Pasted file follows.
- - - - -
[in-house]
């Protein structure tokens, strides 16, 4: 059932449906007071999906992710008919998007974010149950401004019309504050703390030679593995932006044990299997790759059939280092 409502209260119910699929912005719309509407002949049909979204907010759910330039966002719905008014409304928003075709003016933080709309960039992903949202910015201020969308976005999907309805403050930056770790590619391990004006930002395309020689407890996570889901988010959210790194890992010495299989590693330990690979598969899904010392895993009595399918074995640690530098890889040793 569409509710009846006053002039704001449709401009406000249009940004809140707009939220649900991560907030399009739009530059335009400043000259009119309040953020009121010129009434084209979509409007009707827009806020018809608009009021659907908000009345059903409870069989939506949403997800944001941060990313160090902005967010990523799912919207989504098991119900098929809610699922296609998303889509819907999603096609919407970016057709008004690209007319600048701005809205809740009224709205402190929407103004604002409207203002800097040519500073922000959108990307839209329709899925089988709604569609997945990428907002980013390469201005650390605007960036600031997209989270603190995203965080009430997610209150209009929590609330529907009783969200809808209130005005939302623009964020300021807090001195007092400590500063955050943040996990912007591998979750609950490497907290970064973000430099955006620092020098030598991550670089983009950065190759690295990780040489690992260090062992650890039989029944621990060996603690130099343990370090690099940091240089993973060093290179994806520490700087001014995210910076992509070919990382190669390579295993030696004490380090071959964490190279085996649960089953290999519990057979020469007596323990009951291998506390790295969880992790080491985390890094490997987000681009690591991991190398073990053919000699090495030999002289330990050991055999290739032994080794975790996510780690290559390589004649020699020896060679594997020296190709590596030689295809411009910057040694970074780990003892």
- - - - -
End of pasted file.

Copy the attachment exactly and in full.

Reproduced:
[in-house]
């Protein structure tokens, strides 16, 4: 059932449906007071999906992710008919998007974010149950401004019309504050703390030679593995932006044990299997790759059939280092 409502209260119910699929912005719309509407002949049909979204907010759910330039966002719905008014409304928003075709003016933080709309960039992903949202910015201020969308976005999907309805403050930056770790590619391990004006930002395309020689407890996570889901988010959210790194890992010495299989590693330990690979598969899904010392895993009595399918074995640690530098890889040793 569409509710009846006053002039704001449709401009406000249009940004809140707009939220649900991560907030399009739009530059335009400043000259009119309040953020009121010129009434084209979509409007009707827009806020018809608009009021659907908000009345059903409870069989939506949403997800944001941060990313160090902005967010990523799912919207989504098991119900098929809610699922296609998303889509819907999603096609919407970016057709008004690209007319600048701005809205809740009224709205402190929407103004604002409207203002800097040519500073922000959108990307839209329709899925089988709604569609997945990428907002980013390469201005650390605007960036600031997209989270603190995203965080009430997610209150209009929590609330529907009783969200809808209130005005939302623009964020300021807090001195007092400590500063955050943040996990912007591998979750609950490497907290970064973000430099955006620092020098030598991550670089983009950065190759690295990780040489690992260090062992650890039989029944621990060996603690130099343990370090690099940091240089993973060093290179994806520490700087001014995210910076992509070919990382190669390579295993030696004490380090071959964490190279085996649960089953290999519990057979020469007596323990009951291998506390790295969880992790080491985390890094490997987000681009690591991991190398073990053919000699090495030999002289330990050991055999290739032994080794975790996510780690290559390589004649020699020896060679594997020296190709590596030689295809411009910057040694970074780990003892």